In the latest in the FAQ series, I’m sharing my answers to questions from a trainer in Chile:
What are the main difficulties to teach data journalism at universities?
The main difficulties in my experience are cultural and technical.
Culturally many students are attracted to journalism as an arts subject, and see data journalism as being about maths or programming. (Of course, I would say it’s about creativity and communication!)
Put another way: at the start of their career most student journalists are often more focused on telling stories than finding them; or in communicating to an audience rather than serving a community.
So even when they do data journalism, they tend to lean towards the visualisation aspect rather than techniques for digging into data.
Technically the difficulty is choosing how to spend what might be limited time. There are very simple aspects of data journalism to teach, but also a vast range of skills that the genre takes in: scraping, advanced search, FOI, cleaning, statistics, analysis, mapping, visual design, interactivity, and so on.
The amount of class time that can be devoted to data journalism (and tutors’ skills) dictates students’ skillset and perceptions.
How do we design curricula and spaces for data journalism?
I’m a little wary of having separate ‘data journalism’ modules. At Birmingham City University I combine data with multimedia because I don’t want students to just tell data stories with charts and maps: I want them to use the data as a springboard to find human stories which work well in video or audio.
But you need a tutor who can teach both – or a team-teaching approach which can be logistically challenging. (At City University we assess them on how the story is communicated, with options for video and audio, but that is taught in other modules.)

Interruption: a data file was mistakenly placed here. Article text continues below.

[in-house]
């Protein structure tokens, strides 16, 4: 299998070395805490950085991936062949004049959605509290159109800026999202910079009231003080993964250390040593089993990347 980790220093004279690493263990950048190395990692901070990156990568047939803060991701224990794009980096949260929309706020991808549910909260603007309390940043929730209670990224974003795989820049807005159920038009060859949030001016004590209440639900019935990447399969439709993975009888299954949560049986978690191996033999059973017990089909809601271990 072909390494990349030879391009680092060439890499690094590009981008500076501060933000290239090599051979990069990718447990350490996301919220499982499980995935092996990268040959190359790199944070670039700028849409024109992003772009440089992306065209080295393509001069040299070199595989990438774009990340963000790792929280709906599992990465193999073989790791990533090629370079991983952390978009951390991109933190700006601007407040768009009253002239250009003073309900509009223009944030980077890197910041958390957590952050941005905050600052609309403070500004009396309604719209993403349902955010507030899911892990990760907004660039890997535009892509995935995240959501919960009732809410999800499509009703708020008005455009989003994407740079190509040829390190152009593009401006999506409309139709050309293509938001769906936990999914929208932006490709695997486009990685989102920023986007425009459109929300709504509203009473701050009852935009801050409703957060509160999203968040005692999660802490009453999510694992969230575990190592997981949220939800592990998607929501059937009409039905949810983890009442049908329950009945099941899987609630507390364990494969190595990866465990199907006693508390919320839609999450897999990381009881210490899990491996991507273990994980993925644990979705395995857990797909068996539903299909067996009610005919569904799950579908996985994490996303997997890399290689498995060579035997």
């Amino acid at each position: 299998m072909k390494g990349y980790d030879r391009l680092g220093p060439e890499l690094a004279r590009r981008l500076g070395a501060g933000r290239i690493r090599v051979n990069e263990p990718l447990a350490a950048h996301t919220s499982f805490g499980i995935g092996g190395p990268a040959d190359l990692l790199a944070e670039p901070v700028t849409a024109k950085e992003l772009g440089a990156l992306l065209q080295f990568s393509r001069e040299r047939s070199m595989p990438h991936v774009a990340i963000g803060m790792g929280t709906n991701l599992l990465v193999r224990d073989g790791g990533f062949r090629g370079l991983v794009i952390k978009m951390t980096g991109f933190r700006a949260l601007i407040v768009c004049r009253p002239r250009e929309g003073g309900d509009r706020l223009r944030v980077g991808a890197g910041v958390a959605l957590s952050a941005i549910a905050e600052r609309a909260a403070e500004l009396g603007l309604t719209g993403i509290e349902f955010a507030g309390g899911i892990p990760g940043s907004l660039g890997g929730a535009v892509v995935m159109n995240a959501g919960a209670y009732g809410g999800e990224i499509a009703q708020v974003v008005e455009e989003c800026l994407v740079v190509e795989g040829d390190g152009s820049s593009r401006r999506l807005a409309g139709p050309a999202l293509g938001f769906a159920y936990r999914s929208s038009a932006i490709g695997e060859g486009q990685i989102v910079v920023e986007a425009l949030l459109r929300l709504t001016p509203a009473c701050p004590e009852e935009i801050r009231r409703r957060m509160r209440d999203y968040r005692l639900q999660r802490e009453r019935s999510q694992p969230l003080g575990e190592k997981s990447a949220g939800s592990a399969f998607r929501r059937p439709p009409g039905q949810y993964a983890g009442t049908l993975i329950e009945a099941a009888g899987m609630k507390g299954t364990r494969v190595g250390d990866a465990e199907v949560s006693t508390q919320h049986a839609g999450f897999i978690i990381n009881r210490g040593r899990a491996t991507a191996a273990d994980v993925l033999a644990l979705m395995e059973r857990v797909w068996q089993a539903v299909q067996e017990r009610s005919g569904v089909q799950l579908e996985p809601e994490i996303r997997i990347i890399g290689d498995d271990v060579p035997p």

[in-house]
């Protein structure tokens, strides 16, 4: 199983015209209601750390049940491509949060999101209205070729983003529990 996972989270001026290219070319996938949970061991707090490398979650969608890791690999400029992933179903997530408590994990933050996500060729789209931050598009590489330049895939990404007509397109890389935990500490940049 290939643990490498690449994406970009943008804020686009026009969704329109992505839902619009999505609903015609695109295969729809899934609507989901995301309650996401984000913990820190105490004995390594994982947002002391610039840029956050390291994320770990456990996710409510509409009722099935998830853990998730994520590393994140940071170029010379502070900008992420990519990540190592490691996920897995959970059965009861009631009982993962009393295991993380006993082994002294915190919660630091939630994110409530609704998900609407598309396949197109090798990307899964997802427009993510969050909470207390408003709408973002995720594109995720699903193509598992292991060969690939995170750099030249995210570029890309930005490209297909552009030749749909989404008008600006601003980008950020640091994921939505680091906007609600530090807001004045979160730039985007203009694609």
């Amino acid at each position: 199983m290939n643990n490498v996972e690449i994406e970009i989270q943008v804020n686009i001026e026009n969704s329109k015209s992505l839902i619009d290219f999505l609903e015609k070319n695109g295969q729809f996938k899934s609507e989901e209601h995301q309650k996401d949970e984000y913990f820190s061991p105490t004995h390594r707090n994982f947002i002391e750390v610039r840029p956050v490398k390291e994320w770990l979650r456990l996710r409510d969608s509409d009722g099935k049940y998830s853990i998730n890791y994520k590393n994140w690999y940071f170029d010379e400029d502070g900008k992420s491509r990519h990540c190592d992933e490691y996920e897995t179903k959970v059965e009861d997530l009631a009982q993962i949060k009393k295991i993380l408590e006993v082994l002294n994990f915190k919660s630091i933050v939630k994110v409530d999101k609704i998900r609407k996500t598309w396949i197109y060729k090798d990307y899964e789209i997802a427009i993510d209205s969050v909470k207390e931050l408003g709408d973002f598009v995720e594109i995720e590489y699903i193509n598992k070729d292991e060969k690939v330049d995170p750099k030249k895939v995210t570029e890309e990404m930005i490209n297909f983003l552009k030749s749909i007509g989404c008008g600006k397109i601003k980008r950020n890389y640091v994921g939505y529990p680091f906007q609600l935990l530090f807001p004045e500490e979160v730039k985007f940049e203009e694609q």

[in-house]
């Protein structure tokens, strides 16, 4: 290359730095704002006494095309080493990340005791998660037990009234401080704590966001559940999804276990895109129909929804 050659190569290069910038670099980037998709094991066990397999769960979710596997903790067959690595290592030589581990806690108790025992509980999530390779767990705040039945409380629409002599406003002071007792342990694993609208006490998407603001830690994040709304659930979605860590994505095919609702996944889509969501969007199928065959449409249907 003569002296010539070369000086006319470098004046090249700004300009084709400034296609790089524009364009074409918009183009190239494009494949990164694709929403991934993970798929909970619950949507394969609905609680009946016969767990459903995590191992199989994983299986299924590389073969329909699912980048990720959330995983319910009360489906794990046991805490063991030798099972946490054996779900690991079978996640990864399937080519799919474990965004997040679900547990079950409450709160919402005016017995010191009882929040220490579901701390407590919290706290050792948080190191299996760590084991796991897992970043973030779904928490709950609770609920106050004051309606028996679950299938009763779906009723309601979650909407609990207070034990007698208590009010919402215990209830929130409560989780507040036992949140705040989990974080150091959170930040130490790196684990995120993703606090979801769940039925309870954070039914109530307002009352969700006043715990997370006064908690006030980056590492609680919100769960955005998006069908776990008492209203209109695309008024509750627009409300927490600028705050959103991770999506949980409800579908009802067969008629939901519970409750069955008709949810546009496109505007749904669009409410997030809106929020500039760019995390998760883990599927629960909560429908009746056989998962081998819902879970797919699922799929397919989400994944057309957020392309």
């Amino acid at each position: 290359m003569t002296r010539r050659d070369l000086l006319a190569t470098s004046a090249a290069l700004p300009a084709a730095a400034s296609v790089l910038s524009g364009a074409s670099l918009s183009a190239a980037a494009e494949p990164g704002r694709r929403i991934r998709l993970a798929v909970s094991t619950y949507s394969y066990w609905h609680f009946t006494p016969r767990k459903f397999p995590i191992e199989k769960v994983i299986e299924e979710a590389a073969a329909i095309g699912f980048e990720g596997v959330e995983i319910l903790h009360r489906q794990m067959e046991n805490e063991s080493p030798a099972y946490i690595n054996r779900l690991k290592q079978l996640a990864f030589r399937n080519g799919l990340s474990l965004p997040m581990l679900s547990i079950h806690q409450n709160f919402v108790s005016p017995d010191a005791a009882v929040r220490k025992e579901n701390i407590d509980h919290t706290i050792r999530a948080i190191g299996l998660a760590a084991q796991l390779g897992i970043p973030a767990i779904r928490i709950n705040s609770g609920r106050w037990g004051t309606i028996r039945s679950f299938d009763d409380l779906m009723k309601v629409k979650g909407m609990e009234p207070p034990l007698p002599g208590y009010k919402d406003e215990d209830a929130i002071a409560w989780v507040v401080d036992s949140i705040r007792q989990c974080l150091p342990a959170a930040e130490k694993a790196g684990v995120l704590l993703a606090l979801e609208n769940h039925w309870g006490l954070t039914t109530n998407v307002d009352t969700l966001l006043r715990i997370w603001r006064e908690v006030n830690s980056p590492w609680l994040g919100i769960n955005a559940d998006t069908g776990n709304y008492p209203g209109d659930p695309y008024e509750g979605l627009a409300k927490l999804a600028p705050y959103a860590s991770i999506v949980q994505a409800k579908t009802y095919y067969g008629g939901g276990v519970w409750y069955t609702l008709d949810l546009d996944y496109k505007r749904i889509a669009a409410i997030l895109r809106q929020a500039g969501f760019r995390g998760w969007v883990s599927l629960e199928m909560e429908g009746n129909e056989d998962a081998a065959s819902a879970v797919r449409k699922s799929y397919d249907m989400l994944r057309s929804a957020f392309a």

I think certain aspects like statistics, advanced search and right to information laws should be taught in basic classes around law, accuracy, and research. Otherwise you put too much pressure on the ‘data journalism’ module to teach what should be universal skills.
Physical spaces I don’t feel are important in any way different to journalism teaching generally: although students obviously need access to a computer and the web, and ideally the ability to install software and browser plugins.
Are there differences between teaching students versus training professional reporters?
Most people assume that students, being young and web-native, take to data journalism better. My experience is that isn’t always the case.
Certainly, intellectually many students are aware of the demand for data journalism skills, but individually, as I say above, at the start of their career many student journalists are focused on learning the technicalities of telling a story rather than finding it. (Of course, when it comes to applying for jobs these days the ability to write a story isn’t what sets someone apart, but many people think they’ll be the exception.)
Mid-career journalists have generally mastered those technicalities and become more interested in exclusive stories and digging deeper. Data journalism at that point becomes very relevant.
Of course, journalists even further into their career have often mastered a different type of exclusive based on contacts and other skills, and feel they have less need to learn new tricks, so they can be least interested. It depends on the individual.
What aspects should not be overlooked when forming a data journalism team?
Web development and statistics. It’s one thing to have people who can get data and find stories in that – but if you want to create tools for your users or your journalists, or avoid mistakes or fact-check then you need those rarer skillsets.
Are transparency laws in Latin American countries a plus for data journalism?
How do you see Chile in the development of this kind of journalism?
I’m not very well positioned to comment. Some years ago I trained a Chilean journalist in data journalism and it was interesting to work on generating shape files for different regions in Chile so she could map stories. And also to unlock data in PDFs.
In that sense there’s a lack of foundations for certain things that many journalists take for granted in other countries, but there’s definitely a passion in the region for doing this work, with the likes of ciudadanointeligente.org showing how it can be done not just locally but making waves globally.